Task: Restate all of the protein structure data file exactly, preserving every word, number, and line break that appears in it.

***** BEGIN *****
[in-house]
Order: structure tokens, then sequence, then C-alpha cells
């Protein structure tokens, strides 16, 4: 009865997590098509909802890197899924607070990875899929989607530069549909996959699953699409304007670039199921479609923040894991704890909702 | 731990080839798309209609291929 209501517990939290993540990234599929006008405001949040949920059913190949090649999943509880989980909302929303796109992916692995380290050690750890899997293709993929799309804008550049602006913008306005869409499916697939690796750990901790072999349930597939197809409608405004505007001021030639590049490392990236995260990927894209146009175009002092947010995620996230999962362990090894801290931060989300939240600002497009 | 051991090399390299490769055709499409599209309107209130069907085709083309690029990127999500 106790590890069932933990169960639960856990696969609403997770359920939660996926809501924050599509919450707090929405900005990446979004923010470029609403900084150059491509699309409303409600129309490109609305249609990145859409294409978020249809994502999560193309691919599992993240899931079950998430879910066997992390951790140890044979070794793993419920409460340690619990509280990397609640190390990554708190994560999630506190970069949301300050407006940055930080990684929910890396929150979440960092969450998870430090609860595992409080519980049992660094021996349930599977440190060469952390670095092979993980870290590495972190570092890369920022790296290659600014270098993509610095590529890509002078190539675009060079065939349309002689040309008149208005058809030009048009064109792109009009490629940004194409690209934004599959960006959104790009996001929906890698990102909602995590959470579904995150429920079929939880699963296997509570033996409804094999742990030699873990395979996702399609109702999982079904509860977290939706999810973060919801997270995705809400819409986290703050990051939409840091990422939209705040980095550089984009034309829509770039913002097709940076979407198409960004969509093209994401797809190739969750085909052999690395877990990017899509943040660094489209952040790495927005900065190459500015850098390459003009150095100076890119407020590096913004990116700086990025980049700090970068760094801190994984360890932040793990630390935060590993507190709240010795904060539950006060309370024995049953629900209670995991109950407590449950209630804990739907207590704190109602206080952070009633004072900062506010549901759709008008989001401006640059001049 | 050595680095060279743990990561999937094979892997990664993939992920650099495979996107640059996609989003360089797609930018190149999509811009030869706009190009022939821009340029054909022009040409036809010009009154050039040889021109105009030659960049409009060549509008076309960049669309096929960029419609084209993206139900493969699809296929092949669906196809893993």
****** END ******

[in-house]
Order: structure tokens, then sequence, then C-alpha cells
């Protein structure tokens, strides 16, 4: 009865997590098509909802890197899924607070990875899929989607530069549909996959699953699409304007670039199921479609923040894991704890909702 | 731990080839798309209609291929 209501517990939290993540990234599929006008405001949040949920059913190949090649999943509880989980909302929303796109992916692995380290050690750890899997293709993929799309804008550049602006913008306005869409499916697939690796750990901790072999349930597939197809409608405004505007001021030639590049490392990236995260990927894209146009175009002092947010995620996230999962362990090894801290931060989300939240600002497009 | 051991090399390299490769055709499409599209309107209130069907085709083309690029990127999500 106790590890069932933990169960639960856990696969609403997770359920939660996926809501924050599509919450707090929405900005990446979004923010470029609403900084150059491509699309409303409600129309490109609305249609990145859409294409978020249809994502999560193309691919599992993240899931079950998430879910066997992390951790140890044979070794793993419920409460340690619990509280990397609640190390990554708190994560999630506190970069949301300050407006940055930080990684929910890396929150979440960092969450998870430090609860595992409080519980049992660094021996349930599977440190060469952390670095092979993980870290590495972190570092890369920022790296290659600014270098993509610095590529890509002078190539675009060079065939349309002689040309008149208005058809030009048009064109792109009009490629940004194409690209934004599959960006959104790009996001929906890698990102909602995590959470579904995150429920079929939880699963296997509570033996409804094999742990030699873990395979996702399609109702999982079904509860977290939706999810973060919801997270995705809400819409986290703050990051939409840091990422939209705040980095550089984009034309829509770039913002097709940076979407198409960004969509093209994401797809190739969750085909052999690395877990990017899509943040660094489209952040790495927005900065190459500015850098390459003009150095100076890119407020590096913004990116700086990025980049700090970068760094801190994984360890932040793990630390935060590993507190709240010795904060539950006060309370024995049953629900209670995991109950407590449950209630804990739907207590704190109602206080952070009633004072900062506010549901759709008008989001401006640059001049 | 050595680095060279743990990561999937094979892997990664993939992920650099495979996107640059996609989003360089797609930018190149999509811009030869706009190009022939821009340029054909022009040409036809010009009154050039040889021109105009030659960049409009060549509008076309960049669309096929960029419609084209993206139900493969699809296929092949669906196809893993």